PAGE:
HOW TO FILE FOR DIVORCE IN WEST VIRGINIA WITHOUT A LAWYER: PART 2 REACH AN AGREEMENT

An important step in filing for divorce without a lawyer, is working to reach the agreement before you file.  An agreement can provide greater security and can expedite the process.  Agreements can be reached between the parties informally, through mediation and through collaborative divorce.

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WHAT EVERY DIVORCING PARENT SHOULD KNOW ABOUT THIER CHILD'S TUITION-PART II

This post is part of a three part series addressing how divorcing parents might address higher education costs.  Yesterday, we addressed the question:   “How long is a parent required to pay support?”   Today, we’ll consider whether divorcing parents should agree to share the costs of their children’s college. The laws in the states where I practice do not require parents to pay college costs, but parents can agree in their divorce agreement to share in the costs.   Consider several questions before entering into an agreement to be sure your agreement is in the best interest of your child and your family.

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Celebrating Christmas after separation--Part I

"What do we do about Christmas?"  This is a question that comes up in most mediations involving child custody.  In mediation or collaborative law, you can tailor your holiday celebrations with your children consistent with your own family traditions and celebrations.  Whether I’m working in a collaborative law case or in mediation, we work to make all holidays, including Christmas, peaceful, unique and special for the children.  As a lawyer and mediator with offices located in West Virginia and Washington, D.C., we can design the perfect holiday for the children, together.

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VIRGINIA CONFERENCE DEMONSTRATES THE BROAD APPLICATION OF MEDIATION TO RESOLVE DISPUTES

This weekend I had the pleasure of attending the Virginia Mediation Network’s annual fall conference.  As a member of the Board of Directors, I take great pride in being part of such a wonderful program.  The presentations and workshops were varied, representing the wide variety of contexts when mediation may effectively resolve conflicts.

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CIVIL MEDIATION--WHAT HAPPENS AFTER THE MEDIATION?

Moving on after you have suffered an injury or loss can be difficult.  Mediation is often the best way to to resolve a civil case and be able to move on.  If selected early, mediation saves time and money for both parties in legal expenses.  Our office encourages clients to participate in mediation at the earliest possible date, often BEFORE filing suit, to be sure to gain the most benefit possible from early resolution.  In many states mediation is required in all civil cases before a trial is scheduled.  Even when you don’t reach an agreement during the first session mediation can be helpful.  About 98% of all civil cases settle before trial so it is likely that your case won’t go to trial.  Sometimes the progress made in mediation sets the matter up so that it will be more likely to settle quickly and fairly following the mediation.  Sometimes a further session is helpful.  If your case is resolved in mediation, you can expect a few steps to finalize the resolution.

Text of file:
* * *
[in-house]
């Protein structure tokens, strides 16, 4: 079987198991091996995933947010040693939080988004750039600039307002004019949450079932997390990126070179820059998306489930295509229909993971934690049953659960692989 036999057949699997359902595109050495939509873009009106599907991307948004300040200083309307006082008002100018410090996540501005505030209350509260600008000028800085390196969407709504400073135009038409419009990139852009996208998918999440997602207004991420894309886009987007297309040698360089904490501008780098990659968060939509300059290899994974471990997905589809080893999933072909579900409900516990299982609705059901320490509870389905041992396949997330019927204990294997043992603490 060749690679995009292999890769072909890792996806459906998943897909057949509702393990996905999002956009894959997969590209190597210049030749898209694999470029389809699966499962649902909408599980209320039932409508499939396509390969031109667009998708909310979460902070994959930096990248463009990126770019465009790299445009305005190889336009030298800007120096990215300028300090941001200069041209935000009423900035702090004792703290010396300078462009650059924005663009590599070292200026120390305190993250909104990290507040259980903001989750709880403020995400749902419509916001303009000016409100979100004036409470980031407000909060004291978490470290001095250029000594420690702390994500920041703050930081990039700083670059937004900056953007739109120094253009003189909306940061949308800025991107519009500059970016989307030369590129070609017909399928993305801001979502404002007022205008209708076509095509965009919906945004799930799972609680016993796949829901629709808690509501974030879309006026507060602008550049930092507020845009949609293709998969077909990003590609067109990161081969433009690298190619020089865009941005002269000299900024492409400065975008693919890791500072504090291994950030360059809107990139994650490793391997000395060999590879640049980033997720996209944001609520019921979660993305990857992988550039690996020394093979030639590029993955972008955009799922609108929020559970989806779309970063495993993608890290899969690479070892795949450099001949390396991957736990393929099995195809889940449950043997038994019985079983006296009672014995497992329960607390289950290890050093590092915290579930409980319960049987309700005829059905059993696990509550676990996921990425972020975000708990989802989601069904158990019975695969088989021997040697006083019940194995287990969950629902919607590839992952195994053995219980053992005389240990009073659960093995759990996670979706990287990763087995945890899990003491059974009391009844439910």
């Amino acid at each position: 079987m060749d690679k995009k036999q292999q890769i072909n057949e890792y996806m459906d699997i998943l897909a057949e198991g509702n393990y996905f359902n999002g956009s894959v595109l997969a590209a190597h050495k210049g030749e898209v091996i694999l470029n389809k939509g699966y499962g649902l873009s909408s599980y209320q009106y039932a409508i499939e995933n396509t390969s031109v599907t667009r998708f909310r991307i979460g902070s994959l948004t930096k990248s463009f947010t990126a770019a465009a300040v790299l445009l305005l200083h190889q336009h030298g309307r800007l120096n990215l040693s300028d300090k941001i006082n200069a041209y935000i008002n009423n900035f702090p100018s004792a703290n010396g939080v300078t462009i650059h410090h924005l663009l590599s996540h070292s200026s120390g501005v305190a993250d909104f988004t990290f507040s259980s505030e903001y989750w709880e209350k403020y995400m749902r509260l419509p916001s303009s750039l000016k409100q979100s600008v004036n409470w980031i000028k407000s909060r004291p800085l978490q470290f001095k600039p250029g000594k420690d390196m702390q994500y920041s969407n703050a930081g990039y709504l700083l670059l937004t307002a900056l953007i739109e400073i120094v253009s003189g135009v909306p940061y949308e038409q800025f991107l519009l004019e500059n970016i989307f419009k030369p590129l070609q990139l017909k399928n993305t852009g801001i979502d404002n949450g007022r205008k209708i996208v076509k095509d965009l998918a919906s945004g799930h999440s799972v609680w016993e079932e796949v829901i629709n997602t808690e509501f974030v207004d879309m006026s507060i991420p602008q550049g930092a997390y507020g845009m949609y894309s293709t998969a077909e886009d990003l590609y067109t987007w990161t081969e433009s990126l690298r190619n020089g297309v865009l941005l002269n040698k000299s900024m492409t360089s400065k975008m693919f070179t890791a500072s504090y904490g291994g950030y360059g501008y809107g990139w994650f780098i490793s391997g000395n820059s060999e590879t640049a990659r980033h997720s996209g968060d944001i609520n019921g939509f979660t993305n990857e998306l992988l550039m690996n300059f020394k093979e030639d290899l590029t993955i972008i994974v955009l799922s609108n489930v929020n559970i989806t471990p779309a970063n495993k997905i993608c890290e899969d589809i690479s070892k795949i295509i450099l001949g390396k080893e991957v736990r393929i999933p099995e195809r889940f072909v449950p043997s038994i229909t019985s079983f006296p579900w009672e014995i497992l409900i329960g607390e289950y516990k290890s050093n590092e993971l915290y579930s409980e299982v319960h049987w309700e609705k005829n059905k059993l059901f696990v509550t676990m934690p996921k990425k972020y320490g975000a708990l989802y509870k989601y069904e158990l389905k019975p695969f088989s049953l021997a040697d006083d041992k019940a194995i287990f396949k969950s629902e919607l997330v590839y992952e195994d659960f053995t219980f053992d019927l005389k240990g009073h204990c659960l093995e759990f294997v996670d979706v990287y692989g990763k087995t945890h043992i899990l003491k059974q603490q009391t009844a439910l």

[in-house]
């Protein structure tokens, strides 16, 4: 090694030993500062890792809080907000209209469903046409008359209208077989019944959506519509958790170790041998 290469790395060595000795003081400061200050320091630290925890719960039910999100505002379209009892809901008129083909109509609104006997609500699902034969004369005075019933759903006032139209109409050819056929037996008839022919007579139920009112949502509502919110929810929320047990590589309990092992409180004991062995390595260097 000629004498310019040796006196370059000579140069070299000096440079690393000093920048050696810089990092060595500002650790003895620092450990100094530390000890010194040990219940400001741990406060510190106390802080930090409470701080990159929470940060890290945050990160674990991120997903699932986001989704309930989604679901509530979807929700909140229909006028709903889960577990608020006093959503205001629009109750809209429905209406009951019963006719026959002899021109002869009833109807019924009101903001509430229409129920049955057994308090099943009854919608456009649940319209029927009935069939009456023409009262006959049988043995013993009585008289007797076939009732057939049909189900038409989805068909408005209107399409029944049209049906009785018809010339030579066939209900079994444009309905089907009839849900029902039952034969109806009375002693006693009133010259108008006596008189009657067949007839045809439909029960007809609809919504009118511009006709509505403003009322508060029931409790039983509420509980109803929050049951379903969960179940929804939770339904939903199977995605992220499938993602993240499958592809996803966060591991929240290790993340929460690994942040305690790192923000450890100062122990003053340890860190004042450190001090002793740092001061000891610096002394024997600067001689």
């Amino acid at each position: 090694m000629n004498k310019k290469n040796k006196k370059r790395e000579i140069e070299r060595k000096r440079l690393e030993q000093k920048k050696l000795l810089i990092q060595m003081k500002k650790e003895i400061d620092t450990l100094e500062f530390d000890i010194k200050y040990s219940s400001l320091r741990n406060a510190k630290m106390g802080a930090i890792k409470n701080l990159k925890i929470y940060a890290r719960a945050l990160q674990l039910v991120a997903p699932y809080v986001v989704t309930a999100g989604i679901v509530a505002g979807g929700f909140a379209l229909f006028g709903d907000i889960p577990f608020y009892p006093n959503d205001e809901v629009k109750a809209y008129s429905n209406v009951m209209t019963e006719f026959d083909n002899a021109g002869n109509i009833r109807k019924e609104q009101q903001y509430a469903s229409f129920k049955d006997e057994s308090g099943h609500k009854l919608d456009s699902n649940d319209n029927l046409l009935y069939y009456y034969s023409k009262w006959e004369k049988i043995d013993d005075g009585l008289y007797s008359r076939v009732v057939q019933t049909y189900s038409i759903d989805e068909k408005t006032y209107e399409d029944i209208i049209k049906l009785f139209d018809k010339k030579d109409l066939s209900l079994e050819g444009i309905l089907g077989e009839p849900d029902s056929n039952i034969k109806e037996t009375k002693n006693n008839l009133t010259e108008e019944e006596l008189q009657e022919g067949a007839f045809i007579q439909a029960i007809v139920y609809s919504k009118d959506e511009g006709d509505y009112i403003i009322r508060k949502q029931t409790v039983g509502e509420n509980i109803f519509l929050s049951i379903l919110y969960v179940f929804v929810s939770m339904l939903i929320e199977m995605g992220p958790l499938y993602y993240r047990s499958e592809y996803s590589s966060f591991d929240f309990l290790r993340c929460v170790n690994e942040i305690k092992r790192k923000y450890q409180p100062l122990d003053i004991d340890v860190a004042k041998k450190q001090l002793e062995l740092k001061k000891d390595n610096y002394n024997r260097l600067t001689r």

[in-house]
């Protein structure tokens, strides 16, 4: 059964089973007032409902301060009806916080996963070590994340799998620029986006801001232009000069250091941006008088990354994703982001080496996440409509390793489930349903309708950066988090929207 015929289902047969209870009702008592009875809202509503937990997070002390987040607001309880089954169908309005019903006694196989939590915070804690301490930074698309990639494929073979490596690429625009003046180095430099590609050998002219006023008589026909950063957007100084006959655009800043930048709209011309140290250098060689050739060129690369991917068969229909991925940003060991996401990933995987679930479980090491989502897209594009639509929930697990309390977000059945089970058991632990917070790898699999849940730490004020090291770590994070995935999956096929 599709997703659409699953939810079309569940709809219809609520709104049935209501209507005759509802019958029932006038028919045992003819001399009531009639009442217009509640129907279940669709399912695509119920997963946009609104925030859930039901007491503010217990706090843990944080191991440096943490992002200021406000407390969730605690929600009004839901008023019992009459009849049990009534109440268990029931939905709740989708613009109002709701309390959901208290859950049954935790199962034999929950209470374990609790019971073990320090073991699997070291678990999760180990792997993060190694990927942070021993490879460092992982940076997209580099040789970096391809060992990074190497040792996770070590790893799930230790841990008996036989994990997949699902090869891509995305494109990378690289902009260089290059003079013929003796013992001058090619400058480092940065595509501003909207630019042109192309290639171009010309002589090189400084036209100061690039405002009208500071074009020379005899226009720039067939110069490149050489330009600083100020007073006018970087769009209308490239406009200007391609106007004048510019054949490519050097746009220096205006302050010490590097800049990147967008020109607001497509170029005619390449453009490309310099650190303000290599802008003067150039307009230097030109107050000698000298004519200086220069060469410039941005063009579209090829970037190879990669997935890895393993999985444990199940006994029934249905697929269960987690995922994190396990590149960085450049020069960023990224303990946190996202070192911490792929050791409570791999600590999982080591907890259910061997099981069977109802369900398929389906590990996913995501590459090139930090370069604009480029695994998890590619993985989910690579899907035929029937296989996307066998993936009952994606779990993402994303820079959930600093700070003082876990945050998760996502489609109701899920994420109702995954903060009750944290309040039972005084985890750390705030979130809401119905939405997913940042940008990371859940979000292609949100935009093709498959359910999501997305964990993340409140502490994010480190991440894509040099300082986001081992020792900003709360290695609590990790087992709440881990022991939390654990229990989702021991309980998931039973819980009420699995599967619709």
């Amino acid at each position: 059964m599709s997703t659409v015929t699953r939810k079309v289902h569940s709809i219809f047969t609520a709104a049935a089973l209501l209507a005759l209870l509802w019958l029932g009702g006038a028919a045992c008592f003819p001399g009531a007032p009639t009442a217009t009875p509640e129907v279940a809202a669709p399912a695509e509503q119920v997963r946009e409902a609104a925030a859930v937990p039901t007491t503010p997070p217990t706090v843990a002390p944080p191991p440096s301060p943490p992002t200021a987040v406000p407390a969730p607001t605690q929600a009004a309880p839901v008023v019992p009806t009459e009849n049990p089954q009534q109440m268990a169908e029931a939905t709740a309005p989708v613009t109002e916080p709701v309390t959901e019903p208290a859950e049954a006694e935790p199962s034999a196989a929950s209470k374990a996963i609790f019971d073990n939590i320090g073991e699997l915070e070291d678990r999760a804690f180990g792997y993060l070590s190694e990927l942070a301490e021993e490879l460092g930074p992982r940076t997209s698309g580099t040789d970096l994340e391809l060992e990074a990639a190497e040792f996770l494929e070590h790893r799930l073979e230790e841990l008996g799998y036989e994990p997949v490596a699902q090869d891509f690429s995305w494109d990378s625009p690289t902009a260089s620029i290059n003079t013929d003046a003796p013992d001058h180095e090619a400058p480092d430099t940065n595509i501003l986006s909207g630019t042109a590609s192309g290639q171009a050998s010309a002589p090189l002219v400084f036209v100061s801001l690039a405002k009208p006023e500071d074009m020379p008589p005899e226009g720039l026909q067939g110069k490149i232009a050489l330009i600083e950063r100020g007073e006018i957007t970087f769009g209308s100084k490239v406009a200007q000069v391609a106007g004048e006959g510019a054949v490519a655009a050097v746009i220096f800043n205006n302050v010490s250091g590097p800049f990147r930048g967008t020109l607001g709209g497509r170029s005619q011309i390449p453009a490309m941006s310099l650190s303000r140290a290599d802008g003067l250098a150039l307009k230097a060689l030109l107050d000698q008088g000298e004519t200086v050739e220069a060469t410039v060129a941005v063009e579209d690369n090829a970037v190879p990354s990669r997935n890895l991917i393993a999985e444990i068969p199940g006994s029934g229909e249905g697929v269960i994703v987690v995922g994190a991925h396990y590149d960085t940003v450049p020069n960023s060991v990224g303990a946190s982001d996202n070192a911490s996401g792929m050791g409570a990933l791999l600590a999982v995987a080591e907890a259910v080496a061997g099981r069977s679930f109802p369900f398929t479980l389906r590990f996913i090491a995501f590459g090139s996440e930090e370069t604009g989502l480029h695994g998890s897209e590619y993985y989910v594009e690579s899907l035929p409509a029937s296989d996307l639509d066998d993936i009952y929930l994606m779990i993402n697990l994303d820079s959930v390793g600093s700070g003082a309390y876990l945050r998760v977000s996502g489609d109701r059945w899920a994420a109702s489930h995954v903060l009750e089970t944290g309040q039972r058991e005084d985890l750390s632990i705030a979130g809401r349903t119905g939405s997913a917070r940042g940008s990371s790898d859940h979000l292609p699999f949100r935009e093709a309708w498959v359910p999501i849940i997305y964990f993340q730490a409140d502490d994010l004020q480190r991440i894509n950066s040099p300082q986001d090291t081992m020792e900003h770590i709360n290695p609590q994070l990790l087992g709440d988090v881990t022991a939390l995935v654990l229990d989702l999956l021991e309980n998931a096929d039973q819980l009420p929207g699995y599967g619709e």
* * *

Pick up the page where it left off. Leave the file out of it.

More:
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WHAT HAPPENS AFTER MEDIATION?

Congratulations!  You just finished your mediation session and reached an agreement.  You may feel relieved that the pressure is over or excited that you have found a way to move forward in your life without the stress over litigation.  You may feel regretful that you didn’t get exactly what you were looking for when you first met with your attorney or filed the petition.  You may be wondering “ What if….”

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DECISIONS, DECISIONS: SHOULD CHILDREN BE INCLUDED IN MEDIATION?

Many times parents believe that the child should have a chance to articulate their opinion in a divorce or child custody case. Many courts prefer that their opinions be addressed through the appointment of a specially trained lawyer, or a Guardian Ad LItem, who may interview the child outside of the courtroom.  Another option is to include children in mediation.  While this option should be employed sparingly, for some families it might serve to empower the children and bring the family closer.  Only a specially trained mediator, often working with a child specialist, can assess the situation and determine whether or not the child's participation is beneficial.  Our office accepts cases in West Virginia, Maryland and the District of Columbia and can work with families to determine the best mediation structure for you.

 

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MAKING SPACE FOR MEDIATION: CHANGE-OVER AND FOUNDATIONS

Mediation requires a different physical space than a law office.  Even collaborative law needs to be practiced in an environment that is more about talking and less about creating paper.  Our office is in the middle of a transformation from an office that was something like a machine, creating calendars, pleadings and correspondence. Our new Charles Town office is going to be less machine-like and will allow for the type of patient communication that both mediation and collaborative law require.  

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